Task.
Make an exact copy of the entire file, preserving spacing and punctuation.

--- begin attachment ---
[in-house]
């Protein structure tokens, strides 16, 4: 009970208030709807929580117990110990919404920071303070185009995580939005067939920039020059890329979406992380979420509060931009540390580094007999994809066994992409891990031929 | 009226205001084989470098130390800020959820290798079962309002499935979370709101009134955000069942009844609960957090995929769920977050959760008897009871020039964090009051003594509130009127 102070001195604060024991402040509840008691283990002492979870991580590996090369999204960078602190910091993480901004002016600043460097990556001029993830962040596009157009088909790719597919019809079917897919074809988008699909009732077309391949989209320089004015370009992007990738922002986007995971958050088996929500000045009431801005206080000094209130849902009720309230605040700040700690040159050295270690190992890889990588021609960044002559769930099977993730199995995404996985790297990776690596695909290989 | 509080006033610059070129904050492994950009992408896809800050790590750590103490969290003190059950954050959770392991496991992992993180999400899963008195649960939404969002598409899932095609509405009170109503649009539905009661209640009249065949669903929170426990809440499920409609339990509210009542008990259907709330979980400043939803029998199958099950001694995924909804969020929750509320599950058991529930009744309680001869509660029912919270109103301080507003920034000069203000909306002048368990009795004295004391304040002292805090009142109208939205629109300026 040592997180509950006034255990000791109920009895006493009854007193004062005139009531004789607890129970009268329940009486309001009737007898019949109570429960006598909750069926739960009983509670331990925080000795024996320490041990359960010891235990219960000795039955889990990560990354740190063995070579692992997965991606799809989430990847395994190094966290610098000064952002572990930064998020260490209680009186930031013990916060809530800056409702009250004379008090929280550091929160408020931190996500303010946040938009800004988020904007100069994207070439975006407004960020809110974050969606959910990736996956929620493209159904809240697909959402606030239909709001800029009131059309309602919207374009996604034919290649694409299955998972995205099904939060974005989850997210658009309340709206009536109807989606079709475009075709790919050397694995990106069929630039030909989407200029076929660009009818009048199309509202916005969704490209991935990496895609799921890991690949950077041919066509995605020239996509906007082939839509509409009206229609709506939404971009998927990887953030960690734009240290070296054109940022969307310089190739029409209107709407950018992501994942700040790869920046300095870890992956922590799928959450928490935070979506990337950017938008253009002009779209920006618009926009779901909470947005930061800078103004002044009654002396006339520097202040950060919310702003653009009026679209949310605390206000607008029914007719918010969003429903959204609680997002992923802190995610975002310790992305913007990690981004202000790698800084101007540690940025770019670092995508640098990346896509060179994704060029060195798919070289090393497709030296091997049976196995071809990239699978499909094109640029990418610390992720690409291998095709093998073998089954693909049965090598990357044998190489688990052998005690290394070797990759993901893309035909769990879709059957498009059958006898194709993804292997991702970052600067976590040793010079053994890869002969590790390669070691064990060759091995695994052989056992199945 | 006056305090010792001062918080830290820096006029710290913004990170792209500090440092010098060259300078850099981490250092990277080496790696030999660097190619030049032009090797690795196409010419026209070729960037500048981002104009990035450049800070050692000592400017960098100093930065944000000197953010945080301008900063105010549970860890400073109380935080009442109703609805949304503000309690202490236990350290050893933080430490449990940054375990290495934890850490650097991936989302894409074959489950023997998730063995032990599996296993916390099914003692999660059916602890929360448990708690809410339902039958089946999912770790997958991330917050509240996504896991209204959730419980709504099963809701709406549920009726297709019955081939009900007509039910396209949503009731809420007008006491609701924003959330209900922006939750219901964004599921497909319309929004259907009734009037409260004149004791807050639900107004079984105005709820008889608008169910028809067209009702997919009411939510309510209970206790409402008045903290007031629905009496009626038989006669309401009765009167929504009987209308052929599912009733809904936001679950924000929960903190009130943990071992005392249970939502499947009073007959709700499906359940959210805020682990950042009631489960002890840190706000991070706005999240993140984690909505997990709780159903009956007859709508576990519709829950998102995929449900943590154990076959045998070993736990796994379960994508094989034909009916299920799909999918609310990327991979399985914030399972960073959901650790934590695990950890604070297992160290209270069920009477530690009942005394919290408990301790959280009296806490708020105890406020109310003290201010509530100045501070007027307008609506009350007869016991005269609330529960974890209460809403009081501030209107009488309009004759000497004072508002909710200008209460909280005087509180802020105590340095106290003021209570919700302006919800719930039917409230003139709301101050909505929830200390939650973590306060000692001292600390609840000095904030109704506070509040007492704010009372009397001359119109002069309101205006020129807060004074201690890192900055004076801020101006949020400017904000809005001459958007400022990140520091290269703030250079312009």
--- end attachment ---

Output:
[in-house]
């Protein structure tokens, strides 16, 4: 009970208030709807929580117990110990919404920071303070185009995580939005067939920039020059890329979406992380979420509060931009540390580094007999994809066994992409891990031929 | 009226205001084989470098130390800020959820290798079962309002499935979370709101009134955000069942009844609960957090995929769920977050959760008897009871020039964090009051003594509130009127 102070001195604060024991402040509840008691283990002492979870991580590996090369999204960078602190910091993480901004002016600043460097990556001029993830962040596009157009088909790719597919019809079917897919074809988008699909009732077309391949989209320089004015370009992007990738922002986007995971958050088996929500000045009431801005206080000094209130849902009720309230605040700040700690040159050295270690190992890889990588021609960044002559769930099977993730199995995404996985790297990776690596695909290989 | 509080006033610059070129904050492994950009992408896809800050790590750590103490969290003190059950954050959770392991496991992992993180999400899963008195649960939404969002598409899932095609509405009170109503649009539905009661209640009249065949669903929170426990809440499920409609339990509210009542008990259907709330979980400043939803029998199958099950001694995924909804969020929750509320599950058991529930009744309680001869509660029912919270109103301080507003920034000069203000909306002048368990009795004295004391304040002292805090009142109208939205629109300026 040592997180509950006034255990000791109920009895006493009854007193004062005139009531004789607890129970009268329940009486309001009737007898019949109570429960006598909750069926739960009983509670331990925080000795024996320490041990359960010891235990219960000795039955889990990560990354740190063995070579692992997965991606799809989430990847395994190094966290610098000064952002572990930064998020260490209680009186930031013990916060809530800056409702009250004379008090929280550091929160408020931190996500303010946040938009800004988020904007100069994207070439975006407004960020809110974050969606959910990736996956929620493209159904809240697909959402606030239909709001800029009131059309309602919207374009996604034919290649694409299955998972995205099904939060974005989850997210658009309340709206009536109807989606079709475009075709790919050397694995990106069929630039030909989407200029076929660009009818009048199309509202916005969704490209991935990496895609799921890991690949950077041919066509995605020239996509906007082939839509509409009206229609709506939404971009998927990887953030960690734009240290070296054109940022969307310089190739029409209107709407950018992501994942700040790869920046300095870890992956922590799928959450928490935070979506990337950017938008253009002009779209920006618009926009779901909470947005930061800078103004002044009654002396006339520097202040950060919310702003653009009026679209949310605390206000607008029914007719918010969003429903959204609680997002992923802190995610975002310790992305913007990690981004202000790698800084101007540690940025770019670092995508640098990346896509060179994704060029060195798919070289090393497709030296091997049976196995071809990239699978499909094109640029990418610390992720690409291998095709093998073998089954693909049965090598990357044998190489688990052998005690290394070797990759993901893309035909769990879709059957498009059958006898194709993804292997991702970052600067976590040793010079053994890869002969590790390669070691064990060759091995695994052989056992199945 | 006056305090010792001062918080830290820096006029710290913004990170792209500090440092010098060259300078850099981490250092990277080496790696030999660097190619030049032009090797690795196409010419026209070729960037500048981002104009990035450049800070050692000592400017960098100093930065944000000197953010945080301008900063105010549970860890400073109380935080009442109703609805949304503000309690202490236990350290050893933080430490449990940054375990290495934890850490650097991936989302894409074959489950023997998730063995032990599996296993916390099914003692999660059916602890929360448990708690809410339902039958089946999912770790997958991330917050509240996504896991209204959730419980709504099963809701709406549920009726297709019955081939009900007509039910396209949503009731809420007008006491609701924003959330209900922006939750219901964004599921497909319309929004259907009734009037409260004149004791807050639900107004079984105005709820008889608008169910028809067209009702997919009411939510309510209970206790409402008045903290007031629905009496009626038989006669309401009765009167929504009987209308052929599912009733809904936001679950924000929960903190009130943990071992005392249970939502499947009073007959709700499906359940959210805020682990950042009631489960002890840190706000991070706005999240993140984690909505997990709780159903009956007859709508576990519709829950998102995929449900943590154990076959045998070993736990796994379960994508094989034909009916299920799909999918609310990327991979399985914030399972960073959901650790934590695990950890604070297992160290209270069920009477530690009942005394919290408990301790959280009296806490708020105890406020109310003290201010509530100045501070007027307008609506009350007869016991005269609330529960974890209460809403009081501030209107009488309009004759000497004072508002909710200008209460909280005087509180802020105590340095106290003021209570919700302006919800719930039917409230003139709301101050909505929830200390939650973590306060000692001292600390609840000095904030109704506070509040007492704010009372009397001359119109002069309101205006020129807060004074201690890192900055004076801020101006949020400017904000809005001459958007400022990140520091290269703030250079312009």